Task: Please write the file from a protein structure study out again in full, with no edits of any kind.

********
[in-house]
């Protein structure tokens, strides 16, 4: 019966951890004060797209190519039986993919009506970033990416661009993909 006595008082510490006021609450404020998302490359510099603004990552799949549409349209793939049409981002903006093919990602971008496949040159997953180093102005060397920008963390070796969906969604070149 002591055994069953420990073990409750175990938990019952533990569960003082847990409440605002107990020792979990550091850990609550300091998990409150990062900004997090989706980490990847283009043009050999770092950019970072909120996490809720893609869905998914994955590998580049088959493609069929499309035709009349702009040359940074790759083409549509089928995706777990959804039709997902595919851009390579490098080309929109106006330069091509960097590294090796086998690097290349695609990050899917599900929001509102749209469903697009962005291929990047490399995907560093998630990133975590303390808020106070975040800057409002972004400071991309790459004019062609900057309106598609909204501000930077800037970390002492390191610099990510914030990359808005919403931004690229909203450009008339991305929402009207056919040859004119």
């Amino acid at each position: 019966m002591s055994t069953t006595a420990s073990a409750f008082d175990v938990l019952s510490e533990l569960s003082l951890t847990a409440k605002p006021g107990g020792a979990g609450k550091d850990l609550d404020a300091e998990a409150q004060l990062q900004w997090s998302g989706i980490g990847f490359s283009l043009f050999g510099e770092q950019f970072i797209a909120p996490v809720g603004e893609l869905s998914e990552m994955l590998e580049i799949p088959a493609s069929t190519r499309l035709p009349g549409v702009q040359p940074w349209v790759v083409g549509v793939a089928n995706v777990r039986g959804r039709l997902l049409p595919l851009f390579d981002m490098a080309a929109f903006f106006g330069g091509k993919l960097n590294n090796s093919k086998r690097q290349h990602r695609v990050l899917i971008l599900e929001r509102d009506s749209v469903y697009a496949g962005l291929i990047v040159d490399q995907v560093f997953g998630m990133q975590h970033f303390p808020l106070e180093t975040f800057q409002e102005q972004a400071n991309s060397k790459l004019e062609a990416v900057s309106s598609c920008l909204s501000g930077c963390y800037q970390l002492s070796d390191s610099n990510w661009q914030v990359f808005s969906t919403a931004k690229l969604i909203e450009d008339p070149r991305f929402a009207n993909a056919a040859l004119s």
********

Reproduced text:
[in-house]
């Protein structure tokens, strides 16, 4: 019966951890004060797209190519039986993919009506970033990416661009993909 006595008082510490006021609450404020998302490359510099603004990552799949549409349209793939049409981002903006093919990602971008496949040159997953180093102005060397920008963390070796969906969604070149 002591055994069953420990073990409750175990938990019952533990569960003082847990409440605002107990020792979990550091850990609550300091998990409150990062900004997090989706980490990847283009043009050999770092950019970072909120996490809720893609869905998914994955590998580049088959493609069929499309035709009349702009040359940074790759083409549509089928995706777990959804039709997902595919851009390579490098080309929109106006330069091509960097590294090796086998690097290349695609990050899917599900929001509102749209469903697009962005291929990047490399995907560093998630990133975590303390808020106070975040800057409002972004400071991309790459004019062609900057309106598609909204501000930077800037970390002492390191610099990510914030990359808005919403931004690229909203450009008339991305929402009207056919040859004119």
């Amino acid at each position: 019966m002591s055994t069953t006595a420990s073990a409750f008082d175990v938990l019952s510490e533990l569960s003082l951890t847990a409440k605002p006021g107990g020792a979990g609450k550091d850990l609550d404020a300091e998990a409150q004060l990062q900004w997090s998302g989706i980490g990847f490359s283009l043009f050999g510099e770092q950019f970072i797209a909120p996490v809720g603004e893609l869905s998914e990552m994955l590998e580049i799949p088959a493609s069929t190519r499309l035709p009349g549409v702009q040359p940074w349209v790759v083409g549509v793939a089928n995706v777990r039986g959804r039709l997902l049409p595919l851009f390579d981002m490098a080309a929109f903006f106006g330069g091509k993919l960097n590294n090796s093919k086998r690097q290349h990602r695609v990050l899917i971008l599900e929001r509102d009506s749209v469903y697009a496949g962005l291929i990047v040159d490399q995907v560093f997953g998630m990133q975590h970033f303390p808020l106070e180093t975040f800057q409002e102005q972004a400071n991309s060397k790459l004019e062609a990416v900057s309106s598609c920008l909204s501000g930077c963390y800037q970390l002492s070796d390191s610099n990510w661009q914030v990359f808005s969906t919403a931004k690229l969604i909203e450009d008339p070149r991305f929402a009207n993909a056919a040859l004119s």